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Nematode damage can have devastating impact on peanuts By Clint Thompson

Tiny microscopic worms called nematodes can have a devastating and costly effect on peanut crops. A new nematode resistant peanut variety, bred by Georgia researchers, will ease this problem by stopping the pest from reproducing. If necessary, University of Georgia experts recommend farmers start using this new variety next season.

Nematodes feed on peanut roots, starting when the roots are young, which can stunt the plant’s growth. They also feed on the pegs and pods of the plant, resulting in large galls on the pods, which can be detrimental to the crop’s development.

Nematodes cause the most plant damage in light, sandy soils, like those found in south Georgia. If rotations are shortened in these vulnerable fields, peanuts yields can be drastically reduced.

“The crop may not be completely gone, but your yields can be compromised to the tune of 60 to70 percent losses,” said Tim Brenneman, a plant pathologist on the University of Georgia Tifton campus. “It would certainly make it non-economical to grow crops in some of these fields that are heavily infested.”

Because south Georgia peanuts are susceptible to nematodes, farmers must take preventative action. Farmers that will be planting peanuts next year in fields that may have nematodes can use TifGuard, a relatively new peanut variety developed in Tifton by USDA breeder Corley Holbrook and UGA cooperators. This variety can prevent nematode reproduction, which drastically limits their presence in a field.

According to Brenneman, nematodes can complete multiple life cycles within a growing season. The longer the season and warmer the weather, the more likely nematodes are to reproduce. With TifGuard in place, their populations, and thus potential to damage the crop, can be extremely low by harvest time.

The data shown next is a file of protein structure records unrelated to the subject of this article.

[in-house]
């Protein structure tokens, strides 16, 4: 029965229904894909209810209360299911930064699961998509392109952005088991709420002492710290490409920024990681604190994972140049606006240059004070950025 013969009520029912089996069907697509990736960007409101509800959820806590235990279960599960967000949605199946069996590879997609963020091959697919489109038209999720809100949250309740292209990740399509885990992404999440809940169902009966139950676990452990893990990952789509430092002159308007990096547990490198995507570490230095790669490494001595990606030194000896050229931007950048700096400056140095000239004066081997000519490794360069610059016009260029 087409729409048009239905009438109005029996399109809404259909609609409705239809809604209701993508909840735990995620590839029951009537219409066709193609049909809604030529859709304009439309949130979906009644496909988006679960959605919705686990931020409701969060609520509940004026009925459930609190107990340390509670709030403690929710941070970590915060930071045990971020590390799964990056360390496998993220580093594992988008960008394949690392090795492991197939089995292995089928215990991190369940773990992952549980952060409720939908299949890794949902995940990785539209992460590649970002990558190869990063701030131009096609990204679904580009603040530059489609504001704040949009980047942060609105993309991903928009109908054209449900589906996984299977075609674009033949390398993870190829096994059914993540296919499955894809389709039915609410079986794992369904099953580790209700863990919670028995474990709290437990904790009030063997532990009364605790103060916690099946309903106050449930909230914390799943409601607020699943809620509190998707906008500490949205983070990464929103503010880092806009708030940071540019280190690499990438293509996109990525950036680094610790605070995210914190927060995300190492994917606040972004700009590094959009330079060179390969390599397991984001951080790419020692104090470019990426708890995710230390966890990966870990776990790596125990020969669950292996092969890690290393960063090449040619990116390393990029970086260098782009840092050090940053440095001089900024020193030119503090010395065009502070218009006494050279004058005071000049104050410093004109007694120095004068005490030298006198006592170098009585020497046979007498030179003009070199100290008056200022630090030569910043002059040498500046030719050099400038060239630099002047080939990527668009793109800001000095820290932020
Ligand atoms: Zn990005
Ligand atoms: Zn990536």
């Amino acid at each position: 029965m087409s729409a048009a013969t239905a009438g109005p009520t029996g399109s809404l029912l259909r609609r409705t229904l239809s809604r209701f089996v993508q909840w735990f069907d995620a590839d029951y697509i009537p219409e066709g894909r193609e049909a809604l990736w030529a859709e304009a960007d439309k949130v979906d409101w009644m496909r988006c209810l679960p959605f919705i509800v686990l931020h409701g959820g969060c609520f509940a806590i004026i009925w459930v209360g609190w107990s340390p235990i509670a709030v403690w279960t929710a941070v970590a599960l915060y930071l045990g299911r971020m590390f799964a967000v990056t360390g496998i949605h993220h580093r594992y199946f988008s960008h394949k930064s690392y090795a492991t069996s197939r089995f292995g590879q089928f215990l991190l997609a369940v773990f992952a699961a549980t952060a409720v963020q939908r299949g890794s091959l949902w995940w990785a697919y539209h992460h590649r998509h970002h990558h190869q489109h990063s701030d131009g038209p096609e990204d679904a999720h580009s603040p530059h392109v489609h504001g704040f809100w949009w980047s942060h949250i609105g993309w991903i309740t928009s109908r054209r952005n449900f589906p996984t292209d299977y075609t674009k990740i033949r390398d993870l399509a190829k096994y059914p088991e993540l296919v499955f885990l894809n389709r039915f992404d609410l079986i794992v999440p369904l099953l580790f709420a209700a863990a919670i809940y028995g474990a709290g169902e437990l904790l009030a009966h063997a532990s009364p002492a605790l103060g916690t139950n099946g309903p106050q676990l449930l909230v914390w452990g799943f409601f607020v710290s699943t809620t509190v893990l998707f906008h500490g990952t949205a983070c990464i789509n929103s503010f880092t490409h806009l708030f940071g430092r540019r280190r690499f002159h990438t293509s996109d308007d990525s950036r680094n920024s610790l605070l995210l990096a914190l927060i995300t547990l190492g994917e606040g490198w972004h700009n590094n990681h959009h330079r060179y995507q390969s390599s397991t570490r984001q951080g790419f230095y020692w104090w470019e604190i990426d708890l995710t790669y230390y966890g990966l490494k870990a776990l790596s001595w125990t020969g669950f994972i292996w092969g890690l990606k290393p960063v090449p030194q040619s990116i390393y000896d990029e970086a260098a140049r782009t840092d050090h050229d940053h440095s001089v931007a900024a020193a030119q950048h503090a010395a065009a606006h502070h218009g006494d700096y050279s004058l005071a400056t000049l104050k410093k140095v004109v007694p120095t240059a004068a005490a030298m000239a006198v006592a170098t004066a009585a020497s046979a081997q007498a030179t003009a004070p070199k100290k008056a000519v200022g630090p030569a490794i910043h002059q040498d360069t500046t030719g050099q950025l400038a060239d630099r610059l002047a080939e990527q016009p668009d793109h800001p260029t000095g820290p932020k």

It also helps if farmers have a working understanding of nematodes and the pest’s ability to affect other crops.

“There’s a number of plant pathogenic nematodes that feed on crops like cotton, soybeans or corn. It’s important to know which nematodes you have, and then plan your rotations accordingly,” Brenneman said. “When you’re rotating your crops, you want to make sure you account for that, and plant other crops that are not susceptible.”

The majority of peanut farmers use the Georgia 06 G variety. This particular peanut is a higher-yielding variety than TifGuard, but it is very susceptible to nematodes. If grown in a good, long rotation, often with the addition of an effective nematocide, Georgia 06 G can still be effectively grown in Georgia’s sandy soils, Brenneman said.

Tifguard offers an alternative that is low-cost and highly effective for managing nematodes in problem sites. The good news is that the same gene used for resistance will probably be available in the future in new cultivars with even better yield potential.

Brenneman noted that not all nematodes are bad. There are thousands of species of nematodes in the soil that are harmless to agricultural crops.

(Clint Thompson is a news editor with the University of Georgia College of Agricultural and Environmental Sciences based in Tifton.)

Nematodes
Nematodes

Tim Brenneman, a University of Georgia plant pathologist, shows nematode damage on peanuts during the Georgia Peanut Tour in September.

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Tim Brenneman, a University of Georgia plant pathologist, shows nematode damage on peanuts during the Georgia Peanut Tour in September. Download Image
Nematodes damage
Nematodes damage

Tim Brenneman, a plant pathologist with the University of Georgia Tifton Campus, talks with a peanut tour participant during the annual Georgia Peanut Tour in September.

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